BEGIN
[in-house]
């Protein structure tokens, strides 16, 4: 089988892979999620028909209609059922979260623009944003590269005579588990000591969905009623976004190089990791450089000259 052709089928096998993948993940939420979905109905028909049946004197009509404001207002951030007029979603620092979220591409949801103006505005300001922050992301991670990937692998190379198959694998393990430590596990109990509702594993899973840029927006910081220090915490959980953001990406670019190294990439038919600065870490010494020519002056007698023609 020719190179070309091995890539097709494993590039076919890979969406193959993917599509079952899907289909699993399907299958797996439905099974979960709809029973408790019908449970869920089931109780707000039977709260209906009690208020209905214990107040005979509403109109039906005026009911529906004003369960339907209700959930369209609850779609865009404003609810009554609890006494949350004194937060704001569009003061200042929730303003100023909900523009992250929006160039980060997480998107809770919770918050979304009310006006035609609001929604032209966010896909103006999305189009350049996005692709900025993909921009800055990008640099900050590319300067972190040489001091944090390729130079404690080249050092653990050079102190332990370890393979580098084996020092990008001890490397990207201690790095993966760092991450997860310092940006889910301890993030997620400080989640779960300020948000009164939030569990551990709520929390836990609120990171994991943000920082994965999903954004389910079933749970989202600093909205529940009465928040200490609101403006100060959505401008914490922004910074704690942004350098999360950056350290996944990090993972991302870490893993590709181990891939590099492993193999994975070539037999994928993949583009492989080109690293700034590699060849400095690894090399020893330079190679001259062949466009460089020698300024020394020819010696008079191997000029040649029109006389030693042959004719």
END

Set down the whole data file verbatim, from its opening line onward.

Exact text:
[in-house]
């Protein structure tokens, strides 16, 4: 089988892979999620028909209609059922979260623009944003590269005579588990000591969905009623976004190089990791450089000259 052709089928096998993948993940939420979905109905028909049946004197009509404001207002951030007029979603620092979220591409949801103006505005300001922050992301991670990937692998190379198959694998393990430590596990109990509702594993899973840029927006910081220090915490959980953001990406670019190294990439038919600065870490010494020519002056007698023609 020719190179070309091995890539097709494993590039076919890979969406193959993917599509079952899907289909699993399907299958797996439905099974979960709809029973408790019908449970869920089931109780707000039977709260209906009690208020209905214990107040005979509403109109039906005026009911529906004003369960339907209700959930369209609850779609865009404003609810009554609890006494949350004194937060704001569009003061200042929730303003100023909900523009992250929006160039980060997480998107809770919770918050979304009310006006035609609001929604032209966010896909103006999305189009350049996005692709900025993909921009800055990008640099900050590319300067972190040489001091944090390729130079404690080249050092653990050079102190332990370890393979580098084996020092990008001890490397990207201690790095993966760092991450997860310092940006889910301890993030997620400080989640779960300020948000009164939030569990551990709520929390836990609120990171994991943000920082994965999903954004389910079933749970989202600093909205529940009465928040200490609101403006100060959505401008914490922004910074704690942004350098999360950056350290996944990090993972991302870490893993590709181990891939590099492993193999994975070539037999994928993949583009492989080109690293700034590699060849400095690894090399020893330079190679001259062949466009460089020698300024020394020819010696008079191997000029040649029109006389030693042959004719």